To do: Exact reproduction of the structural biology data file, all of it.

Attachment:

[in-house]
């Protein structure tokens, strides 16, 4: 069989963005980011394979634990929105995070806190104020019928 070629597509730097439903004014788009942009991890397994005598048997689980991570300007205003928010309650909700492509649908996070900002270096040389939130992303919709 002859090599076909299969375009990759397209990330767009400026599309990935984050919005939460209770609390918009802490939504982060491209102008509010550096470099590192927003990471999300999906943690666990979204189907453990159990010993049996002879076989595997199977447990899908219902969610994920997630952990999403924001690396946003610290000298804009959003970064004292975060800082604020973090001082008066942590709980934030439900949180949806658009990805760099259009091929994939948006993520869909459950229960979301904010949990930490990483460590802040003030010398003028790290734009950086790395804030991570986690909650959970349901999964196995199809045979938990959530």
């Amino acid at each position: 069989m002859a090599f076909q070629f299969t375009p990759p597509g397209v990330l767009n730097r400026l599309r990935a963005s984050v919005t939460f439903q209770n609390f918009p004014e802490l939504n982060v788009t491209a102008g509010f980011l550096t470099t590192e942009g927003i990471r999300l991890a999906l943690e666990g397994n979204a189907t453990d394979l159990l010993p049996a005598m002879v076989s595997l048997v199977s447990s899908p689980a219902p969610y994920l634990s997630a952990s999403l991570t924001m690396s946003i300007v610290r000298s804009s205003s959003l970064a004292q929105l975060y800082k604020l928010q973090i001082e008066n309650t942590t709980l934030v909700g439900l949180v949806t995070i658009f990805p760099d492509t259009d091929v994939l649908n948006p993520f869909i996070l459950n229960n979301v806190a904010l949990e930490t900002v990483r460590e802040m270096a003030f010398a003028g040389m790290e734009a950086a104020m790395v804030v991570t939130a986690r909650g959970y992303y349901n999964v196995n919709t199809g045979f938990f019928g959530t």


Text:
[in-house]
């Protein structure tokens, strides 16, 4: 069989963005980011394979634990929105995070806190104020019928 070629597509730097439903004014788009942009991890397994005598048997689980991570300007205003928010309650909700492509649908996070900002270096040389939130992303919709 002859090599076909299969375009990759397209990330767009400026599309990935984050919005939460209770609390918009802490939504982060491209102008509010550096470099590192927003990471999300999906943690666990979204189907453990159990010993049996002879076989595997199977447990899908219902969610994920997630952990999403924001690396946003610290000298804009959003970064004292975060800082604020973090001082008066942590709980934030439900949180949806658009990805760099259009091929994939948006993520869909459950229960979301904010949990930490990483460590802040003030010398003028790290734009950086790395804030991570986690909650959970349901999964196995199809045979938990959530």
């Amino acid at each position: 069989m002859a090599f076909q070629f299969t375009p990759p597509g397209v990330l767009n730097r400026l599309r990935a963005s984050v919005t939460f439903q209770n609390f918009p004014e802490l939504n982060v788009t491209a102008g509010f980011l550096t470099t590192e942009g927003i990471r999300l991890a999906l943690e666990g397994n979204a189907t453990d394979l159990l010993p049996a005598m002879v076989s595997l048997v199977s447990s899908p689980a219902p969610y994920l634990s997630a952990s999403l991570t924001m690396s946003i300007v610290r000298s804009s205003s959003l970064a004292q929105l975060y800082k604020l928010q973090i001082e008066n309650t942590t709980l934030v909700g439900l949180v949806t995070i658009f990805p760099d492509t259009d091929v994939l649908n948006p993520f869909i996070l459950n229960n979301v806190a904010l949990e930490t900002v990483r460590e802040m270096a003030f010398a003028g040389m790290e734009a950086a104020m790395v804030v991570t939130a986690r909650g959970y992303y349901n999964v196995n919709t199809g045979f938990f019928g959530t």